Hesperian student / (Lincoln [Neb.]) 1872-1885, February 01, 1879, Page 26, Image 2

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changes arc covered by outward con form,
ity. After material changes have been,
mude by legal fiction the civilian says,
"Behold the law still remains unchanged."
So when sceptical criticism has forced
the Church to conform to the spirit of the
age, the advocate of creed still cries out
"Emlcm! Eadcm!!"
It is curious to notice that of synchro,
nous events the cause is frequently mis
taken for the effect, and the client for the
cause. In no case has this error lead to
more important results than in the con
sideration of religion and civilization.
The usually simultaneous existence of a
purer religion ami a higher civilization
has misled many to assign the former as
the caussc of the latter. Yet I think no
one conversant with the facts can resist
the conclusion that it has been the prog
ress of civilization, the exhaltation of the
natural above the supernatural(if I puiy
use the cataclucsis)that has purified and
idealized rel'gion. It has been the refin
ing influence of advancing civilization
that has taken from religion its gross and
sensuous character so revolting in the
ceremonies of early times.
Scepticism is a relative term and in
one age is applied to principles which in
the next are received as orthodox. The
most sacred faith of one age frequently
becomes the subject of ridicule in the
next. The "brilliant but dangerous in
fidel" of one generation becomes the
"benefactor of mankind" to their children
Thus has scepticism, the unconquerable
momentum of mankind, pushed forward
our civilization and in turn our civiliza
tion has moulded and purified our rclig
ion Of all the gems that brighten the crown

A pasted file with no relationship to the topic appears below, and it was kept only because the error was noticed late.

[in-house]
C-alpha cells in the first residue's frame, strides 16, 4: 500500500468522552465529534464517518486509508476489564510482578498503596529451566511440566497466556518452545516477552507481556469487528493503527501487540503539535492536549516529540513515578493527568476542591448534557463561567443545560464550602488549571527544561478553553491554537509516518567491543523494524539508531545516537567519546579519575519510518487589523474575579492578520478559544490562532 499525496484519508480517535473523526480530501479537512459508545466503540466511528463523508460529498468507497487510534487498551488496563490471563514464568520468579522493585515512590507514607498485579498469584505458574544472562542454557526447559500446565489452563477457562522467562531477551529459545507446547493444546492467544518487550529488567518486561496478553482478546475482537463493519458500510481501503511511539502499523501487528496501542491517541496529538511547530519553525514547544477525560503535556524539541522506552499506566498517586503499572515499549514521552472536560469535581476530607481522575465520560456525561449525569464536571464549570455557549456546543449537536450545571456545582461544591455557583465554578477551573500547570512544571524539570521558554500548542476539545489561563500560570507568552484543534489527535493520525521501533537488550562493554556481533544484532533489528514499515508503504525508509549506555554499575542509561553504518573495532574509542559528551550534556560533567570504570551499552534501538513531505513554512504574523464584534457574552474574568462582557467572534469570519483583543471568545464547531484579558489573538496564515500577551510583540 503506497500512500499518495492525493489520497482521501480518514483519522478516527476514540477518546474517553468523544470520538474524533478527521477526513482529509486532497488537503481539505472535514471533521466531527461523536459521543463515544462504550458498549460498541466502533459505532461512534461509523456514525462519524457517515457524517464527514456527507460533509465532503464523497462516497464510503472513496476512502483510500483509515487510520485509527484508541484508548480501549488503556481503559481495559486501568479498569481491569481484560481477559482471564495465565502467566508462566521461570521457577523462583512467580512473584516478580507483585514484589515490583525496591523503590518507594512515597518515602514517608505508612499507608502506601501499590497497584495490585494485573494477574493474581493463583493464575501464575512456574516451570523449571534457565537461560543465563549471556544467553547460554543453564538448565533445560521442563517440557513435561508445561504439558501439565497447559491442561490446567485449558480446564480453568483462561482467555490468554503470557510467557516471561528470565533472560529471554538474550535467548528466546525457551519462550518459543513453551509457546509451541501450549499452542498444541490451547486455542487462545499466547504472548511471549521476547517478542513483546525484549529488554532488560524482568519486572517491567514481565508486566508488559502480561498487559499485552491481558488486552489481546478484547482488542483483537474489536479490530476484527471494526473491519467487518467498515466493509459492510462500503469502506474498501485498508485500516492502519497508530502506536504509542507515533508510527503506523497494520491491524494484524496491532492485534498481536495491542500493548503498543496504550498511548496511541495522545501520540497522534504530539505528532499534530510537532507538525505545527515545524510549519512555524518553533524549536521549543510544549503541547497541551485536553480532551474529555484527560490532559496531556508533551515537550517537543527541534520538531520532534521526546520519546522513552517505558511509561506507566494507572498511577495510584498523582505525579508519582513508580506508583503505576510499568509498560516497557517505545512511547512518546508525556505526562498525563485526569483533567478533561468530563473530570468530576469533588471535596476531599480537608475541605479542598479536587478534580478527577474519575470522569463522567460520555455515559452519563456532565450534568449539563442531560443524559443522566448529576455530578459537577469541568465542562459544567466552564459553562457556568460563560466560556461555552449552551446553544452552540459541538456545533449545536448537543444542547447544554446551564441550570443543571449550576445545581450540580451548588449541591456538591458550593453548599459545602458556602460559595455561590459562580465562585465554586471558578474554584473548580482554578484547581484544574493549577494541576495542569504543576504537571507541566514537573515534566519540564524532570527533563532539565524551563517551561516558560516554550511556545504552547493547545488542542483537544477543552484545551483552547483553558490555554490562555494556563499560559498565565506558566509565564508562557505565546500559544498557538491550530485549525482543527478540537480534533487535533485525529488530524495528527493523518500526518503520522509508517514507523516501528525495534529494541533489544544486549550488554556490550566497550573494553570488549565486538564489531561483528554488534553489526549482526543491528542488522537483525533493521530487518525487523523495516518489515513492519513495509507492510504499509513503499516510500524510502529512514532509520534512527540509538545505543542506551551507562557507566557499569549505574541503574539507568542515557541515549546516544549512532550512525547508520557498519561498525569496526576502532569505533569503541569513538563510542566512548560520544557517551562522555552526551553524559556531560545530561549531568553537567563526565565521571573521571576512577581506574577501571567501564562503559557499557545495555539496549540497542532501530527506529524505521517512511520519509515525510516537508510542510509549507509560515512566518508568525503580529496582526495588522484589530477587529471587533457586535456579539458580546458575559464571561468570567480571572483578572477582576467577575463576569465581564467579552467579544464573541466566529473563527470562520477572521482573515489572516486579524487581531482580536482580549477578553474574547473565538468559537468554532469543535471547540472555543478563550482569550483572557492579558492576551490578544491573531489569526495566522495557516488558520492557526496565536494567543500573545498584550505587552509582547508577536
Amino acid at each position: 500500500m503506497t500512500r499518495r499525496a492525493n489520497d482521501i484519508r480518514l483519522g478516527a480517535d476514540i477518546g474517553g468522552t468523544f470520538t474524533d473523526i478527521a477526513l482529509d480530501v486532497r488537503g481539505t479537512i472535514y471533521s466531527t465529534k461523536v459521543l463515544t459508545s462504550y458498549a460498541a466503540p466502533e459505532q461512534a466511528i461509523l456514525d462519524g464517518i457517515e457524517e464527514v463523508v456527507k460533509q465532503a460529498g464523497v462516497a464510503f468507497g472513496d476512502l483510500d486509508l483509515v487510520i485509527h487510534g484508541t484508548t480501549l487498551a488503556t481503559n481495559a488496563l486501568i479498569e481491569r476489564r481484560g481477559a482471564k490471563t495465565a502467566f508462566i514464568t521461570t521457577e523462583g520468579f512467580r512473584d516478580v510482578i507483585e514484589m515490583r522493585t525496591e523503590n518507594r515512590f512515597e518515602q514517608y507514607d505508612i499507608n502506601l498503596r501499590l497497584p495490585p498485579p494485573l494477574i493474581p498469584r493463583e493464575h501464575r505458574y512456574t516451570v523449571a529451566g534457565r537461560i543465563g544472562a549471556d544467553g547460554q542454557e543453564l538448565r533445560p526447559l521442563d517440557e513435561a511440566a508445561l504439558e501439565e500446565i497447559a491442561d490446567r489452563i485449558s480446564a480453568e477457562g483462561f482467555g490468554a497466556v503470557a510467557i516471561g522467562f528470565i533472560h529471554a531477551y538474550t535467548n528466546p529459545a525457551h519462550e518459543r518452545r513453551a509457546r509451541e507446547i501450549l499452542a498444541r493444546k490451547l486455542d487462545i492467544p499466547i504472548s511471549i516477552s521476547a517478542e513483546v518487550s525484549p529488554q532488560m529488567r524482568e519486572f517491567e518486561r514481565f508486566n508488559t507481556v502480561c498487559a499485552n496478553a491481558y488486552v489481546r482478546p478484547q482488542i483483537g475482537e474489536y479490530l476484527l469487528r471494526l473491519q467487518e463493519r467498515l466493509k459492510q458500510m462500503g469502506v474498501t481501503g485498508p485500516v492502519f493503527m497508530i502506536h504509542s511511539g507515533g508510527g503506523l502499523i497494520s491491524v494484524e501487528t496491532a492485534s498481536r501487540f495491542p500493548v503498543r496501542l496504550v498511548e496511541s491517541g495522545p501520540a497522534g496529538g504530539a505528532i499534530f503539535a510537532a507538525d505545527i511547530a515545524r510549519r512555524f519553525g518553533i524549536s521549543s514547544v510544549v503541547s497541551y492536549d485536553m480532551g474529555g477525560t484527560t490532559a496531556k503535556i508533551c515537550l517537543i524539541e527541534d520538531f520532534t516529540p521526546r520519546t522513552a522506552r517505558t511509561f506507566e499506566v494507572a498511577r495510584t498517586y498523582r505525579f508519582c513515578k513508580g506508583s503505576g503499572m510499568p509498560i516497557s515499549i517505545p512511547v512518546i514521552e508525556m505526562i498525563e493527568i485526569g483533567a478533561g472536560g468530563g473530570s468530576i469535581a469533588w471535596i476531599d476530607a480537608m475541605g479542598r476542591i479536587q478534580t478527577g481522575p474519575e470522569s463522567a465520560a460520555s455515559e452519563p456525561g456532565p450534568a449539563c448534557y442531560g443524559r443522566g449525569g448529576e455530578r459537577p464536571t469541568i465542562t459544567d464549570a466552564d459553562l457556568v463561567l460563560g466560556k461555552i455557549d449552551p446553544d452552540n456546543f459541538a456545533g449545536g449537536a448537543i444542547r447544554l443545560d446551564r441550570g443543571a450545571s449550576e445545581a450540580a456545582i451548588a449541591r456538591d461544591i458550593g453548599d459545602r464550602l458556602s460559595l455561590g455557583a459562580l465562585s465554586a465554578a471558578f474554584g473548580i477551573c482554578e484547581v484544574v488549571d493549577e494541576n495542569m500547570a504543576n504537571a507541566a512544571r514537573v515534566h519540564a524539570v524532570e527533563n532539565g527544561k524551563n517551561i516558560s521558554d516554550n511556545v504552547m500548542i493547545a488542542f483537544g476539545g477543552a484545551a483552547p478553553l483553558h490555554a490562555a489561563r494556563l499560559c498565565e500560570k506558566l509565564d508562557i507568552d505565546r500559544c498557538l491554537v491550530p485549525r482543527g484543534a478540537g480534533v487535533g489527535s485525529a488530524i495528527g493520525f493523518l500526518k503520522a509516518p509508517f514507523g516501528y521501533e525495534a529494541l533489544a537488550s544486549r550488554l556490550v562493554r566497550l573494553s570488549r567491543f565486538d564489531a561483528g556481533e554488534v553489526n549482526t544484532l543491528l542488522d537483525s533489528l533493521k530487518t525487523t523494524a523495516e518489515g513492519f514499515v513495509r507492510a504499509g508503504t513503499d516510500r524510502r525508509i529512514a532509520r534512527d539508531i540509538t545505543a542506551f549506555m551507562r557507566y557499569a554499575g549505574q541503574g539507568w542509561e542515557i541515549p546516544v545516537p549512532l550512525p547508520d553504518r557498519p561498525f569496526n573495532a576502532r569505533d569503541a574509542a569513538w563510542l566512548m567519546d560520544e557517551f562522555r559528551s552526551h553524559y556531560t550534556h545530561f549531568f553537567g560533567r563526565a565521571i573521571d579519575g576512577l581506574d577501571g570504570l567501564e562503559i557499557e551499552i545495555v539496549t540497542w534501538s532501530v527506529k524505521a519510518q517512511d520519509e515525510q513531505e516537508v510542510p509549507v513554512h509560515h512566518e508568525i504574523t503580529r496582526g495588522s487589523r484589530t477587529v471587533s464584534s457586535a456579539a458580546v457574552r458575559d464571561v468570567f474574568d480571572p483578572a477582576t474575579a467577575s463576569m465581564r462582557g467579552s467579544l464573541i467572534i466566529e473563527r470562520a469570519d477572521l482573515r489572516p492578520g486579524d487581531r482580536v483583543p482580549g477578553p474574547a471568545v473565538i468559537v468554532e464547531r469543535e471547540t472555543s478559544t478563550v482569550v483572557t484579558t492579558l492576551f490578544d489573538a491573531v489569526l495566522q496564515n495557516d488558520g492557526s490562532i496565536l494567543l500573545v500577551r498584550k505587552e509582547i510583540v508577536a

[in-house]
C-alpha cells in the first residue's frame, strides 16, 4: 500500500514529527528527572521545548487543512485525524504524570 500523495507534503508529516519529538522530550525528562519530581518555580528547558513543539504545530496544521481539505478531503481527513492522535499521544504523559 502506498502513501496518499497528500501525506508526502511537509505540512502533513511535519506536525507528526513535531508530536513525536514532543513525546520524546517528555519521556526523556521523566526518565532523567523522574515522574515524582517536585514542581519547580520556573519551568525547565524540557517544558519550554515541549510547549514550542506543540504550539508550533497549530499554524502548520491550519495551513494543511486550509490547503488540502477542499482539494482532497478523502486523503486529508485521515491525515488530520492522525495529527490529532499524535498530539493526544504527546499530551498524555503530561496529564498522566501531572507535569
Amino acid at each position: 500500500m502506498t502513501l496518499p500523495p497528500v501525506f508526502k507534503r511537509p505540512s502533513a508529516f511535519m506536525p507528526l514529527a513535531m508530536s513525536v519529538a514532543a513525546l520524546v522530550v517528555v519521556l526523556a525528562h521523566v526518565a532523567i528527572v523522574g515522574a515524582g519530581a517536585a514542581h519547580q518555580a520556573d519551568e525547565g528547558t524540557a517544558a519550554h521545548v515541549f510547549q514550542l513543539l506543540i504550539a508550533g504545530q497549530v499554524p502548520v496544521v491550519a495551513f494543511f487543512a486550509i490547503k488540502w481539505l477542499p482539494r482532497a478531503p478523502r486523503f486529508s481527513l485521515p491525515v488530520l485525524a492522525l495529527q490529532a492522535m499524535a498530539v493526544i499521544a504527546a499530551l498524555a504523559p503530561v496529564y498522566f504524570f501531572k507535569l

of our godess of liberty, we prize none
higher than the freedom of the press
and the freedom of worship; the former
wc owe to the sceptics of England, the
latter to the sceptics of America. Elkve.
We are sure that every student is more
or less interested in this matter, having
at several times, perhaps, questioned the
soundness and practicability of the sys.
tern. In our opinion it may well be ques
tioned in these respects.
It is not only unsound, but impractica
ble. To substantiate this, wc need but
mention the various methods in use to
settle the exact standing of a student. All
most every instructor has a plan of his
own. One marks the general success or
failure of each recitation; another judges
from the student's general ability: a
third marks every mistake against tlio
student, no matter how small a one it is,
and so, in a large class, the time is pret
ty well occupied in marking mistakes.
Perhaps the student is pcrfecth; fiunil
iar with his subject, but for the time can
not recall the phrase or word, and so ho
is marked down, and that little mistake is
recorded against him for others to notice.
But another consideration, and that is
this. Instructors have difiercut grades.
Some always have their classes graded
from nine to ten on a scale of ten, while
witli others it is equally complimentary to
the pupil to stand from eight to nine, or
even less; so that a student may pass in
a study under one professor with a stand
ing of eight, when under another iiistruc
tor the grade might be nine and five
tenths, although he may actually be do
ing no hotter.
And now. The most faithful students
do not always recite the lies'. One with
a glib tongue may show himself to a bet
ter advantage than another, even when
the gist of the los&ou is not so well un
derstood. Tlii? last point is the most im
pnrtaut. How well u student succeeds in
educating himtsolf, how well he knows to